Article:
The tunnel is made up of 11 rectangular segments, 342feet long, 28.5 feet tall and 54 feet wide, with each element cast in a graving dock near Baltimore and floated to the construction site in Portsmouth. Each element weighed 16,000 tons.
"We floated the tunnel elements to the site, 200 miles down the Chesapeake Bay and placed them into a large catamaran-style lay barge, which controls the descent of the tube, to the bottom of the Elizabeth River, using ballast," Watson says.
All work took place from barges, with divers checking the placement. One end of the boxes has a steel ring and the other an "O ring or Gina rubber gasket" around the adjacent tunnel.
"That's the first of three seals used to make the tunnel elements watertight," Watson explains. "We evacuate the water between the bulkheads, and it creates negative pressure, which squeezes the gasket."
The weight of the tunnel restrains the tunnel in place. Crews picked up the new tunnel segment until it was engaged with the segment already in place and the rubber compressed. Then they put another rubber seal, an Omega gasket, on the inside. Once that is in, it is good for twice the load the tunnel is expected to see, Watson says. Then, once the Gina and Omega gaskets were in place and secure, the element junctions were encased in concrete to provide a structural cover.
With the tunnel in position, SKW Constructors poured concrete in the bottom of the tunnel to create the curve of the road and then paved the road atop that. At both ends, crews added retaining walls for an open approach and constructed a cut-and-cover section, with the immersed tunnel on one end and the approach section on the other. A building above it supports the mechanical and electrical gear.
Rather than the tunnels meeting in the middle with a closure piece, SKW Constructors decided to move the closure to the end.
"It did not impact the [navigational] channel and let us tie in on a dry environment," Watson says.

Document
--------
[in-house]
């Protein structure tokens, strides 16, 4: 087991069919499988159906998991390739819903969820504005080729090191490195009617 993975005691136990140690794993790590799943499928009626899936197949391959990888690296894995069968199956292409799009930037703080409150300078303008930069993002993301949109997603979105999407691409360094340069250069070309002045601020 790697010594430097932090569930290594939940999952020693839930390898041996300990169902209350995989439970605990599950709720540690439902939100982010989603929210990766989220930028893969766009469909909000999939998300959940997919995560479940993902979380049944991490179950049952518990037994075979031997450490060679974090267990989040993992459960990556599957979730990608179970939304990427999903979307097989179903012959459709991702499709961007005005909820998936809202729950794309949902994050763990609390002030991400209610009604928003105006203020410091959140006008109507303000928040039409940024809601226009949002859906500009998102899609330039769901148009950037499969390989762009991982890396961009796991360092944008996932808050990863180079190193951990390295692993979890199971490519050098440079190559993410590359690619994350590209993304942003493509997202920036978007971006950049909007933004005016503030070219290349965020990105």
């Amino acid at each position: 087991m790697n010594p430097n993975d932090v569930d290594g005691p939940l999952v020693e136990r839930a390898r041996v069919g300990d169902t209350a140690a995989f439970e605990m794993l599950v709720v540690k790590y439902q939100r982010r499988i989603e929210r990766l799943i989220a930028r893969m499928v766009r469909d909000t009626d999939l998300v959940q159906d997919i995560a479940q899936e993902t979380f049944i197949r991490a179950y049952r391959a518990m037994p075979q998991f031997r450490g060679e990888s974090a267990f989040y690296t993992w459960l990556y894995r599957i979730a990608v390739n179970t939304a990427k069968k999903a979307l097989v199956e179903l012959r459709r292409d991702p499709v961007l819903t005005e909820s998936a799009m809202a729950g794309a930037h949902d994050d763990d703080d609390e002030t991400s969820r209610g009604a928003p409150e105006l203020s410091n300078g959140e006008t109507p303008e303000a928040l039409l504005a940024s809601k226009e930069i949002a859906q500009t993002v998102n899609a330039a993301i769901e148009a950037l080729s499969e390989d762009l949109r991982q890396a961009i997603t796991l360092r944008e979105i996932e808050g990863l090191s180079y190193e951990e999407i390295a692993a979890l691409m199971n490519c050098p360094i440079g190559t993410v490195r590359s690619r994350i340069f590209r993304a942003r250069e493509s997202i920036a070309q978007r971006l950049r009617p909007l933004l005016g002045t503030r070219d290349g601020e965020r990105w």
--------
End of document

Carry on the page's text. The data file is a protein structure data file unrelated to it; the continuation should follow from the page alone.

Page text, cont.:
SKW Constructors created emergency exits within the tunnel by constructing a pedestrian corridor adjacent to the roadway. Every 300 feet in the new Midtown Tunnel, a door is in place that leads vehicle drivers and passengers from the roadway to the egress corridor and out of the tunnel. Emergency responders enter the tunnel from another way.
On the existing tunnels, "we found ways to decrease the construction time on the rehab of existing tunnels, and part of that was starting when the new tunnel was under construction," Norman says. That work took place on evenings and weekends.
The upgrading of the three existing tunnels included structural repairs, fireproofing, mechanical and electrical work, and repaving and striping.
"It's good for the general public, VDOT, the developer and the contractor," Watson says. "It's a win-win-win."
Helping the Community
VDOT included in the contract an on-the-job training component to the project. The department required that 70 individuals complete the program. SKW Constructors has put 86 people through the program and supported charities in the Hampton Roads area.
"It helps VDOT in the future to have a well-trained workforce for future projects," Weidenhammer says. "I'm proud of the project team for exceeding the goal."
U.S. Senators Tim Kaine and Mark Warner gave the graduates letters of commendation. Seventy-three percent of the students reside in Hampton Roads, and 60.5 percent of students are minorities.
"It was an aggressive goal, but we exceeded it," Weidenhammer says. "The goal of these projects is not just to invest in infrastructure but in the local workforce as well."
The team also has reached out to school children, scouts, professional organizations and citizens. When the new tunnel opened to both lanes of westbound traffic in August, ERC held a 5k run through the tunnel to give people a new perspective of the tunnel. Proceeds went to local food banks.
VDOT anticipates the project will generate between $170 and $254 million in gross regional productivity in the Hampton Roads area. Additionally it should save the round-trip driver about 30 minutes daily.
Photos courtesy of Elizabeth River Crossings